Nevertheless, the study had strengths. One of the key criticisms of eHealth interventions is that they target those with mild disorders and do not capture those at most risk. In this case, we demonstrated the feasibility and effectiveness of an app for self-help of severe psychological distress. We also demonstrated engagement with an intervention co-designed by community members in one of the most remote regions of the world. The design and execution of the study is also unique, even in the context of rural and urban regions. We are unaware of any other study in any other population which targets suicide ideation using an app and which has been evaluated by an RCT. A 2013 systematic review of evidence-based mobile apps for mental health included only five apps for analysis,27 and these did not include suicide ideation. No suicide prevention apps, despite the number publicly available28 have been shown to reduce anxiety and depression in the target groups in RCTs. A 2013 systematic review of suicide prevention interventions for Indigenous populations found no RCTs and noted a lack of methodological rigour in the evaluation of Indigenous suicide prevention programmes.29
Specifically, the trial demonstrates that eHealth applications may cut through the significant barriers that mental health professionals and researchers find in attempting to improve health outcomes for young Indigenous people. They also demonstrate the value of individual interventions in addition to those targeting the well-being of the community. Nevertheless, the trial required 5 years to complete from initial concept forming, community consultations, through to app development and finally completion of the trial itself. Many Indigenous communities continue to be severely affected by cycles of suicide grief and are often resistant to interventions or research designed by non-Indigenous stakeholders.11 As this was the first trial of its type in Indigenous communities, it presented a number of unknowns. It was anticipated that limitations would be reported such as the loss of a large number of participants to follow-up, the loss of tablets or damage incurred to tablets. Therefore, we expected the data obtained at the end of the trial to come from significantly fewer than the 61 registered participants. On the contrary, there was a low attrition rate (n=2, 3%) which is likely a consequence of the embedded nature of the research within a local partner organisation staffed by Indigenous professionals. The partner organisation had pre-existing relationships and a trusted reputation with Indigenous community members. These trusting relationships can feature in Indigenous service provision in remote areas and may be advantageous for future trials. Recruitment processes also indicated the importance of the local partner in the region with 75% of participants recruited as a result of the promotion of the trial by staff through their networks via word-of-mouth. The willingness of Indigenous staff within the partner organisation and other mental health organisations to promote the research to the community indicated strong acceptance of the research process and the app intervention itself. The willingness of research participants to recommend the app to others in their networks also indicated acceptance and cultural appropriateness of the app for Indigenous youth in the region. A 2016 study that evaluated the acceptability of this app for Indigenous users reported that the app was culturally responsive and potentially an important addition to the public health approach for Indigenous people.30 This study highlighted the importance of co-design and suggested the possible inclusion of historical factors that influence Indigenous mental health.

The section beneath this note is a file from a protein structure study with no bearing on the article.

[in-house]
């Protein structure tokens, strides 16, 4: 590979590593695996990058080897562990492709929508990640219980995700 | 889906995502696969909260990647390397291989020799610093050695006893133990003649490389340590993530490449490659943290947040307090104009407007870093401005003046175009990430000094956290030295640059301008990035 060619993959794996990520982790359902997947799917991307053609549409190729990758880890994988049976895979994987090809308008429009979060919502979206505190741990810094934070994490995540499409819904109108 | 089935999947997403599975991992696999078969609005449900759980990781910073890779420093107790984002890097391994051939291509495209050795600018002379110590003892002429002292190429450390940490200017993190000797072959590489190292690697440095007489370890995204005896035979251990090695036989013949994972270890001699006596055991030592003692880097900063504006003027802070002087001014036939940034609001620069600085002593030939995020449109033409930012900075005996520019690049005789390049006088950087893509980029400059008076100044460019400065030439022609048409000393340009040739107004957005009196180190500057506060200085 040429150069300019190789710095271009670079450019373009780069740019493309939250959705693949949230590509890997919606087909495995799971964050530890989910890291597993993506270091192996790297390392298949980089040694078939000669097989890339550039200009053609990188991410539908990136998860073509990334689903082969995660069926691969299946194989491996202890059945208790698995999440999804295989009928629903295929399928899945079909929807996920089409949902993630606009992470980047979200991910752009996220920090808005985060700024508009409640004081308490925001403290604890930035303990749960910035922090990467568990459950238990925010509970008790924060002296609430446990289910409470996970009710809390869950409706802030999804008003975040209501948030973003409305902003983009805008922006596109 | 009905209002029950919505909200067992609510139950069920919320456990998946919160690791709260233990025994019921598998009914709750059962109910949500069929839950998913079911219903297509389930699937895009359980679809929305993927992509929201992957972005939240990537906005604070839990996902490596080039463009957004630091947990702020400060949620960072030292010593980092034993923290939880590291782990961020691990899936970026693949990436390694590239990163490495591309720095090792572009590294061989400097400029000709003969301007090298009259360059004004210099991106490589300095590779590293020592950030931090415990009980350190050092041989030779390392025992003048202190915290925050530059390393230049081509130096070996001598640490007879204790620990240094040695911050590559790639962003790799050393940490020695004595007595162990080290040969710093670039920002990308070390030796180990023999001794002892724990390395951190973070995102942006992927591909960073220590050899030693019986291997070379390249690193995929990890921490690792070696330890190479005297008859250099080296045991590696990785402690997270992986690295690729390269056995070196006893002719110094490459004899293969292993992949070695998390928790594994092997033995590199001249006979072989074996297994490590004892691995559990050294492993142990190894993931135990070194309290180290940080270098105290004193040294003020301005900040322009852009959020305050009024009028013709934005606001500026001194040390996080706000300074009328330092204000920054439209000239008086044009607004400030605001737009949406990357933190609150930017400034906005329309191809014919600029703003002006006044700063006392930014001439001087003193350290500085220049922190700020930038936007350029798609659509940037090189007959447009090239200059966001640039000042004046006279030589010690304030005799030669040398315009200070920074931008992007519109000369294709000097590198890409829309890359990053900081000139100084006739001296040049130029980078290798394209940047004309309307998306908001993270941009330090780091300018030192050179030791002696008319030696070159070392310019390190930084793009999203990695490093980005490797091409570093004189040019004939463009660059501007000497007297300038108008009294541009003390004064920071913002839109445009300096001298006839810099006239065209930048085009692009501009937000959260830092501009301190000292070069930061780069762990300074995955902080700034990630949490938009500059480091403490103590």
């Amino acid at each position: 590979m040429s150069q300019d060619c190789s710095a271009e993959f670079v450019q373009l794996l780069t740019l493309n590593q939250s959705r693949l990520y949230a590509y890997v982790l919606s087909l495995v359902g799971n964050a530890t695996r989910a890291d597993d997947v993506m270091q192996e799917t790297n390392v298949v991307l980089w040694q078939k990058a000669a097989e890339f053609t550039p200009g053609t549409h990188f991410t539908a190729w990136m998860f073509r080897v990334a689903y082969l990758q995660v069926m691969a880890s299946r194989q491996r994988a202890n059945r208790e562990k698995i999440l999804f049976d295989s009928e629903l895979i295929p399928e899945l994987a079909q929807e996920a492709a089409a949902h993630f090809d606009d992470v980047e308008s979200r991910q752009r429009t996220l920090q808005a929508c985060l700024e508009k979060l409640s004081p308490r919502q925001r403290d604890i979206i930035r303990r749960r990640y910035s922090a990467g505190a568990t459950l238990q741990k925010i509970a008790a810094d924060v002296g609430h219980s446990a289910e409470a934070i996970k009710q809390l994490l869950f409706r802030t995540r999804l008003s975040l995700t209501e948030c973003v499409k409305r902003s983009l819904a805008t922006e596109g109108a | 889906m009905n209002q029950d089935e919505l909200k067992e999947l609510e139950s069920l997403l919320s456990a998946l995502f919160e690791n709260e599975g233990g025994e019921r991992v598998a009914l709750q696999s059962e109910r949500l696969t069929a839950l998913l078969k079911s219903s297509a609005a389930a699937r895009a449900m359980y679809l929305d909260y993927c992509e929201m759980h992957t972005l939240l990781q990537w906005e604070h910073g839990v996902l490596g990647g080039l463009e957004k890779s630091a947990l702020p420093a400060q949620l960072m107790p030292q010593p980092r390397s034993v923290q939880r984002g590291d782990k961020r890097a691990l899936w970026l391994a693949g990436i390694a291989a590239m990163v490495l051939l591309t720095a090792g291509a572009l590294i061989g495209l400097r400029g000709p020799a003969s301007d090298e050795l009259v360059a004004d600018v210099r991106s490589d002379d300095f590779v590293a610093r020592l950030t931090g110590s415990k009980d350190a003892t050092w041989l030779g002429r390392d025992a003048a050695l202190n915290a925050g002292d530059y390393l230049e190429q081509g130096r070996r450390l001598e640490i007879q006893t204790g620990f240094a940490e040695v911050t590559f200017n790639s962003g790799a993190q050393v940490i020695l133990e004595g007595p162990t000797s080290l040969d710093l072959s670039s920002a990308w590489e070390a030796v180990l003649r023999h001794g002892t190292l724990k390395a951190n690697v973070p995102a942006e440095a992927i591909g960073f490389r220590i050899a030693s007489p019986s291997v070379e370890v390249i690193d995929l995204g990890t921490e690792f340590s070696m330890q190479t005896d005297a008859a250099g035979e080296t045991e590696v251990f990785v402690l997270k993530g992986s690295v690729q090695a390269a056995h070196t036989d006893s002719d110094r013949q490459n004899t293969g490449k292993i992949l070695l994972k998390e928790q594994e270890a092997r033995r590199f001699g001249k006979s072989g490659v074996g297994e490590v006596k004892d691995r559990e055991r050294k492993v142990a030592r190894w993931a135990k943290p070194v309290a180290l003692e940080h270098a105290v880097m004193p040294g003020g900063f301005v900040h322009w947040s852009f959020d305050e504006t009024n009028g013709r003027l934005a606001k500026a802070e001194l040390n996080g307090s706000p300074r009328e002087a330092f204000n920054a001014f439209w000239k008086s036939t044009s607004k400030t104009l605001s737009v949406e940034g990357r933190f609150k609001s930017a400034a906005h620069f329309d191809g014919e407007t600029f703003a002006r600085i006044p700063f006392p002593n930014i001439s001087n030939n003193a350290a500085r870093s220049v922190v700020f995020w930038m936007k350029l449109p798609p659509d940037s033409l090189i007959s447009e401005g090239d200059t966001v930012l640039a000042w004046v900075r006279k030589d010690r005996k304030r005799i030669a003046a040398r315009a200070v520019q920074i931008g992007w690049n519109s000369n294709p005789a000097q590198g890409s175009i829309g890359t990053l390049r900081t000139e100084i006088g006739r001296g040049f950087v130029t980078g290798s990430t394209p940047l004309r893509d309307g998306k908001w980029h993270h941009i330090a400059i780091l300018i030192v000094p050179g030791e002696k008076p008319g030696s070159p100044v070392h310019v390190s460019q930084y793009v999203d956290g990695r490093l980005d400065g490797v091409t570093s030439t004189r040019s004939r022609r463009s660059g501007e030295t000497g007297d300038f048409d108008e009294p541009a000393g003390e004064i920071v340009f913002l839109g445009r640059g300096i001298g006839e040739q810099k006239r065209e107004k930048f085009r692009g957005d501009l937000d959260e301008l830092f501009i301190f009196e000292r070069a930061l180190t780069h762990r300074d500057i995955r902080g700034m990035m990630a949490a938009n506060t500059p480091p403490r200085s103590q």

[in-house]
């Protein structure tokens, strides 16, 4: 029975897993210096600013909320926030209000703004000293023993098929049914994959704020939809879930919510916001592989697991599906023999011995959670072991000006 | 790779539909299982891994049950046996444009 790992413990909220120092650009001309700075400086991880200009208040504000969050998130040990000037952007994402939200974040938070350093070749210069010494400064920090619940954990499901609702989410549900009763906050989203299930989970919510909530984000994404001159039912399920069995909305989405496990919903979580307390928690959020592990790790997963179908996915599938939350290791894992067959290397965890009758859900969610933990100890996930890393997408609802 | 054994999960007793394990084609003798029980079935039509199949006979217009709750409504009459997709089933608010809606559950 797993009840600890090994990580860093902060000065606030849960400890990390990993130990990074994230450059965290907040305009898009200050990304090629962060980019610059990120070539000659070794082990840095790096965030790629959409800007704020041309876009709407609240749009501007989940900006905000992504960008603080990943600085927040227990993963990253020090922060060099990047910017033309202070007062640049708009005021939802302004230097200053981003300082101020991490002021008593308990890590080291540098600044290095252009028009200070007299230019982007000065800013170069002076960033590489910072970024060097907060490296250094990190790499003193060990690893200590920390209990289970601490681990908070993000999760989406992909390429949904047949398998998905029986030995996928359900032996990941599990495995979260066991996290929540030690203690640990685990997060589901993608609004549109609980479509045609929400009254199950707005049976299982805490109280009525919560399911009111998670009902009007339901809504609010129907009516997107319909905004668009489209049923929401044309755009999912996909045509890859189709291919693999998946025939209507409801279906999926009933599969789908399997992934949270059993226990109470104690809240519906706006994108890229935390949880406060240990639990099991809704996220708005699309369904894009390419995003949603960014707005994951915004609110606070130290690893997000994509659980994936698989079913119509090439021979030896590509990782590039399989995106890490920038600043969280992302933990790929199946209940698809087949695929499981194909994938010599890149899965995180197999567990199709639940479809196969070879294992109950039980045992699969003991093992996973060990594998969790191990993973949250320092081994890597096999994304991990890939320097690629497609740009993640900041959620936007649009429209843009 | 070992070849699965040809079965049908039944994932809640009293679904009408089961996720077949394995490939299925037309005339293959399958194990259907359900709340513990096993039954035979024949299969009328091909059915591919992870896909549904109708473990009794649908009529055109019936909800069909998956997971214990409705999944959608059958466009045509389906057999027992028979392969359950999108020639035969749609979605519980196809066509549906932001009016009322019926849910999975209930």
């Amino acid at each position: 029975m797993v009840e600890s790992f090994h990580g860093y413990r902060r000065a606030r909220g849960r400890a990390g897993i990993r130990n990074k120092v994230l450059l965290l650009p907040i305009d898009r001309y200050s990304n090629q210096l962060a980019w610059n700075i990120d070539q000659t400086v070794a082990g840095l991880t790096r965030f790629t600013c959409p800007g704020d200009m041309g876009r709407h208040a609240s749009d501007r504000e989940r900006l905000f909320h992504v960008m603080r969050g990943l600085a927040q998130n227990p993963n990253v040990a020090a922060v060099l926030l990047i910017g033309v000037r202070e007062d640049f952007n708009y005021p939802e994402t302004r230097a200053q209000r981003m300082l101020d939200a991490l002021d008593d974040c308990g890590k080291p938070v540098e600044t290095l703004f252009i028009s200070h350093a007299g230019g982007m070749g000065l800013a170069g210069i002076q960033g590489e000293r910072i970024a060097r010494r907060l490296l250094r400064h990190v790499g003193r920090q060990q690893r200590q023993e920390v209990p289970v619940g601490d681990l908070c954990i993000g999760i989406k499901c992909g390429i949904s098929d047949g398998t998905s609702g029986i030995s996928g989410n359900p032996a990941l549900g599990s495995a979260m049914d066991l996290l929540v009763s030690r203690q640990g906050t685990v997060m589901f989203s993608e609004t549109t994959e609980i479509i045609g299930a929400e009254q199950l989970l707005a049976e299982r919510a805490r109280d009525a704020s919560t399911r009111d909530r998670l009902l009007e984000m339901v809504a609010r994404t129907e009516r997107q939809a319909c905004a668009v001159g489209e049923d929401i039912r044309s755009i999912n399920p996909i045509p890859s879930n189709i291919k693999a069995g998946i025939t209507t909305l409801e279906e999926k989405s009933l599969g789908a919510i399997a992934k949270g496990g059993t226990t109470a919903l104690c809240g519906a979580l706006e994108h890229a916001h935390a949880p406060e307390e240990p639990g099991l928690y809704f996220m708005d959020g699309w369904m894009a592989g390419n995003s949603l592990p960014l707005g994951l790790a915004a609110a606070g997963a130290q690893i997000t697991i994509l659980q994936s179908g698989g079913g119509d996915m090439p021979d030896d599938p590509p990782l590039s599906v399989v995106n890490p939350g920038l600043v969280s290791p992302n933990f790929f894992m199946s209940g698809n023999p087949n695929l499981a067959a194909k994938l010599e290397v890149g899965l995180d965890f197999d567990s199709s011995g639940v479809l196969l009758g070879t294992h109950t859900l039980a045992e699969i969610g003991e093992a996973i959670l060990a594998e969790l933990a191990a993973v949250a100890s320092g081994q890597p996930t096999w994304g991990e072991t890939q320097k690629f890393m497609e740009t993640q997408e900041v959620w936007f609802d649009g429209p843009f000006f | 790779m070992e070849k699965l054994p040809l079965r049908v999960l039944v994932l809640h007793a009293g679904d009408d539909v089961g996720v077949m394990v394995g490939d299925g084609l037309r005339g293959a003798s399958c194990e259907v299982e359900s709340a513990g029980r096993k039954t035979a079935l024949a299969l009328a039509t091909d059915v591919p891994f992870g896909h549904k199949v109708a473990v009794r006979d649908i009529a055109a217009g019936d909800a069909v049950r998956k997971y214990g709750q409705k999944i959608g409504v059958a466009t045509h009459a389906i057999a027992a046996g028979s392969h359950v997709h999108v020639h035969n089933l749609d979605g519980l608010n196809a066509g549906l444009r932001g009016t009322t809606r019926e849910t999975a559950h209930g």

This is the first trial of a suicide prevention app in any population group; the first trial to focus on acceptance-based therapies for suicide in Indigenous communities, and the first published RCT of any suicide prevention intervention in an Australian Indigenous community. This trial indicated that an eHealth app developed in partnership with Indigenous communities was accepted and promoted by the target community and improved mental health symptoms.